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Starting June 1, 2017, DC DMV began issuing a new driver license and identification card with the same look; however, the jurisdiction will be Washington, DC. All existing credentials are valid until the expiration date.

Starting June 6, 2017, the Inspection Station is operating on Spring/Summer hours.

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Buying a Vehicle

Some preliminary tips:

  • Thorough research of the vehicle you are considering purchasing, including vehicle registration and title histories, can be obtained from several companies such as Carfax.
  • For private sales, you should also obtain a bill of sale.
  • Make sure you know whether the vehicle’s sales price includes the District's excise tax. Most new car dealerships will collect the excise tax (in addition to the registration fees) and take all the necessary steps to have the vehicle titled and registered on your behalf. However, some used car dealerships and all private sellers will require you to title and register the vehicle yourself. In this case, you will be required to pay the District's excise tax; therefore, it should not be included in the sales price.
  • You should keep all records associated with the purchase of the vehicle for future reference.

There are certain questions you should ask before you buy any vehicle. We have listed them here for you:

  • Do you have the title to the vehicle, and is it in your name or the name of the dealership?

If the dealer or private seller does not have the title in his/her possession and name, do NOT purchase the vehicle. Also, check to ensure the vehicle is properly assigned on the back of the title (or the title reassignment sheet). The odometer reading should also be included on the back of the title (or the title reassignment sheet). A vehicle that is not properly titled cannot be registered at DC DMV.

  • What is the brand on the title?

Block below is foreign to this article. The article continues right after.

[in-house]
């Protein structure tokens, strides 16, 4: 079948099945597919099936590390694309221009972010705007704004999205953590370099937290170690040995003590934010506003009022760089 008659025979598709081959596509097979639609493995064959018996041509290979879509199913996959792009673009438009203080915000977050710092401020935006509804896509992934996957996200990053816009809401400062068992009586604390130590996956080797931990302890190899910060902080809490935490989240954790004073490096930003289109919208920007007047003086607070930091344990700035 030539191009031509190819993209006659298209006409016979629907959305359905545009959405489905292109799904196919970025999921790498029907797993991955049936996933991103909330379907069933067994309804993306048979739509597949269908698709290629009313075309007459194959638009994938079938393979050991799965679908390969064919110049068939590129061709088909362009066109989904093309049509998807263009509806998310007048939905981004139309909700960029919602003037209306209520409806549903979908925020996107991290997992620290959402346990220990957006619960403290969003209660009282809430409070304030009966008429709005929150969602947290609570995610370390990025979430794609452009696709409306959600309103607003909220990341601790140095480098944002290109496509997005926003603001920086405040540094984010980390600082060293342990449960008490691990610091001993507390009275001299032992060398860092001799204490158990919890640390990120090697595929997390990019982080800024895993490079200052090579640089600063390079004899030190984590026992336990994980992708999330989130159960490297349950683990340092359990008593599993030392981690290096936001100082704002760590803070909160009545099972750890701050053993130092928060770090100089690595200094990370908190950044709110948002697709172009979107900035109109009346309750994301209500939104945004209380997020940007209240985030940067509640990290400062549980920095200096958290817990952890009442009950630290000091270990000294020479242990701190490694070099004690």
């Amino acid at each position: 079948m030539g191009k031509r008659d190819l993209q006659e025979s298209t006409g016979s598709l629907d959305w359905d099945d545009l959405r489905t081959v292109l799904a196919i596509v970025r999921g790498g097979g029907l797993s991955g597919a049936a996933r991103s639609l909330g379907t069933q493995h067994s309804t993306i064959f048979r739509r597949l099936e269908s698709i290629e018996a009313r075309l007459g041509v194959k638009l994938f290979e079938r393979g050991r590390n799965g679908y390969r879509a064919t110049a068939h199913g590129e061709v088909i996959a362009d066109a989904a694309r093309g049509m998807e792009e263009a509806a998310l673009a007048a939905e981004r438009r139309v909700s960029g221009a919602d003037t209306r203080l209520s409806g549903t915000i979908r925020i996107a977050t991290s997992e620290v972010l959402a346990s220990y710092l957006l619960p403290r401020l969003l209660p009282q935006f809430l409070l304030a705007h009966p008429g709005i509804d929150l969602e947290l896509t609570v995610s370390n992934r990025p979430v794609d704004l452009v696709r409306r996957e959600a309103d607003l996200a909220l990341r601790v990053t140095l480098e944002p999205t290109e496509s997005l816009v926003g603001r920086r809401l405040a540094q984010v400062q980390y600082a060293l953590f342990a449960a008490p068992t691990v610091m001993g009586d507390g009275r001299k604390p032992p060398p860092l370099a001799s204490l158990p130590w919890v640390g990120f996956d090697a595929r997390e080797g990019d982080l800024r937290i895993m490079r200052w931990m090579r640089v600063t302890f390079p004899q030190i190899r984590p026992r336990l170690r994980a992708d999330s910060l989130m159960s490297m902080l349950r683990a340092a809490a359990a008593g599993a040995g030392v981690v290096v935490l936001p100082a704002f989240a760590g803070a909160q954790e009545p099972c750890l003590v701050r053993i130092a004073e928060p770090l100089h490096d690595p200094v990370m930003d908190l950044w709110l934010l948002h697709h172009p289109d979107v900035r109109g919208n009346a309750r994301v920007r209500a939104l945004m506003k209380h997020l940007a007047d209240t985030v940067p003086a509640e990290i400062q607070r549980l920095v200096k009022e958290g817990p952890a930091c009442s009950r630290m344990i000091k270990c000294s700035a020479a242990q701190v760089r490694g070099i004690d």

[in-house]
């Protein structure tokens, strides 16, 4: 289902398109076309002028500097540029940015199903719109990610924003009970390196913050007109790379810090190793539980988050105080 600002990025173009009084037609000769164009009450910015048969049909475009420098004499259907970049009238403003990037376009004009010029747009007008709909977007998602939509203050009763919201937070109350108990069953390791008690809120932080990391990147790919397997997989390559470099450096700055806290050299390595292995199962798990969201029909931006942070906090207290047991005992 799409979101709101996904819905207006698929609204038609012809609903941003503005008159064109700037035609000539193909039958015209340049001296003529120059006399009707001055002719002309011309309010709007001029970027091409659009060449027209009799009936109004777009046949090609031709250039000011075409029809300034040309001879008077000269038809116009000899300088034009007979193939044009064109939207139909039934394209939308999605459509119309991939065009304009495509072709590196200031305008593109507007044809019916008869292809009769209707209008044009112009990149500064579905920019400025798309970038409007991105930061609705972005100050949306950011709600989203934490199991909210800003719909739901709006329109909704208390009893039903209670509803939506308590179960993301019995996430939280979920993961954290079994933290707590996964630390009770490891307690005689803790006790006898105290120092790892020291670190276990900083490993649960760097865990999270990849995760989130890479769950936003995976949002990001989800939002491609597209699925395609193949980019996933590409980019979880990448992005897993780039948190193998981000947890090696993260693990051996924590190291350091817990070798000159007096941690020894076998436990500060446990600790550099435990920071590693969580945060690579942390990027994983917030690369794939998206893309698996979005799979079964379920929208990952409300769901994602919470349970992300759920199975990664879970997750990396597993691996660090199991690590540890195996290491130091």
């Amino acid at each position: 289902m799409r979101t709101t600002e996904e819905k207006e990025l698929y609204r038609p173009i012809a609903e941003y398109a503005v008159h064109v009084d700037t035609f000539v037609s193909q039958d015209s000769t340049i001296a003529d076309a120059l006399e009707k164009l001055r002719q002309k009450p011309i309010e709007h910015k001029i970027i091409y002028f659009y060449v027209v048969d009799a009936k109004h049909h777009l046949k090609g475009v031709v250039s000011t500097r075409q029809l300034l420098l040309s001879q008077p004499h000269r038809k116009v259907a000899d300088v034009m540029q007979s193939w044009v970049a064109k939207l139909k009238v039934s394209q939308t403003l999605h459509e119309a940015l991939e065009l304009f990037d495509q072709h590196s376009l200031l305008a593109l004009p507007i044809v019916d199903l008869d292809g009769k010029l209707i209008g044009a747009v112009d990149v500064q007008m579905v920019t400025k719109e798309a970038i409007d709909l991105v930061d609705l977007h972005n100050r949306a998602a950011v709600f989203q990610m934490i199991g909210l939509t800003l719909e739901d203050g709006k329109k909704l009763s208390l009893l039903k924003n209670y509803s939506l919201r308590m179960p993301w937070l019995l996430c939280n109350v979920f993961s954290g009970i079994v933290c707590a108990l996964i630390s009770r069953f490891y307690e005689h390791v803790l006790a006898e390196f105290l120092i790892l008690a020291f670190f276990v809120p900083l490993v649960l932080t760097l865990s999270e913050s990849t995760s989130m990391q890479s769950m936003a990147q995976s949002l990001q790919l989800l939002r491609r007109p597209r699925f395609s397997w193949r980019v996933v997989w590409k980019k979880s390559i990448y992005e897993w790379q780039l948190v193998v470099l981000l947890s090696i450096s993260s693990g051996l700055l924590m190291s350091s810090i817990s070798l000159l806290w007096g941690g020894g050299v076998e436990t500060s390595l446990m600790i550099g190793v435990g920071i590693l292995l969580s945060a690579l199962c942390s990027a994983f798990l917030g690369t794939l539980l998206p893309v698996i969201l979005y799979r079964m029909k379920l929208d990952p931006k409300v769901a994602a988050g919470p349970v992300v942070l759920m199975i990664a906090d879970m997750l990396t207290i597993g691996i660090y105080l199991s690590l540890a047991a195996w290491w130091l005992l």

In the District, salvage titles from other jurisdictions must retain the salvage brand, even if the vehicle passes DC DMV inspection and can be registered. More information on salvage titles is available at the link below:

If the mileage on the odometer seems too good to be true (i.e., 1997 vehicle with only 50,000 miles), it probably is. Also, if the odometer numbers are not aligned, there could be tampering with the odometer. Odometer fraud is a common occurrence. Each year approximately 3 million used cars have their odometers rolled back an average of 30,000 miles. Odometer disclosure statements should be available for vehicles less than 10 years old.

  • Is the vehicle a flood vehicle?

After Hurricanes Katrina and Sandy, many flood vehicles are being sold throughout the country.

  • What major repairs (including repairs associated with the vehicle being wrecked or mechanical failures) have been done on the vehicle and are the receipts available?

Prior vehicle repair records are difficult to obtain. However, if the seller has retained the receipts, then you will have a good idea on whether or not the vehicle has been properly maintained. Any necessary repairs need to be taken into consideration in the sale price of the vehicle.

  • Is there still a lien on the title?

A lien is a “loan” on the vehicle by someone or an entity, like a bank. Vehicles cannot be sold until the lien is cleared or paid.

  • If the seller is a dealership, is the dealership licensed?

Do not be afraid to ask to see a copy of the business license if it is not visibly displayed. If the vehicle is not legally licensed when you purchase the vehicle, you will not be able to register the vehicle with DC DMV.

  • Does the vehicle come with a warranty, if purchased?

A warranty could provide some protection—and peace of mind.  New vehicles should always come with a warranty, and you should try to negotiate an extended warranty for used vehicles.

There are also mechanical issues you should check before buying a vehicle:

DC DMV has an emissions inspection for used vehicles (i.e., those previously titled in either DC or another jurisdiction), so it is critical you purchase a vehicle that can pass the inspection. It is a good idea to take the vehicle to a reputable mechanic. If the dealer or private seller refuses to let your mechanic check out the vehicle, you should not purchase the vehicle.

  • Make sure everything on the vehicle is operational, including the windshield wipers, lights, etc.
  • Check the brakes for alignment (i.e., pull) and worn brake pads.
  • Check the tires for tread and tire size matching.
  • Check under the hood by looking for battery leaks, dirty oil, loose hoses, etc.
  • Check for any noticeable smoking when the vehicle idles.
  • Check the body of the vehicle to see if there are any signs the vehicle has been in an accident. Fresh paint jobs are a sign of recent bodywork.

MyCarDoesWhat.org was developed through a partnership between the National Safety Council and the University of Iowa to help educate consumers about new automotive safety technologies and how they work.  Therefore, for the latest available safety technology to consider when making a vehicle purchase, check out MyCarDoesWhat.org.

Visit the District's Consumer Protection website at the link below for additional information about buying vehicles and what to do if you have a consumer complaint related to the purchase of a vehicle.

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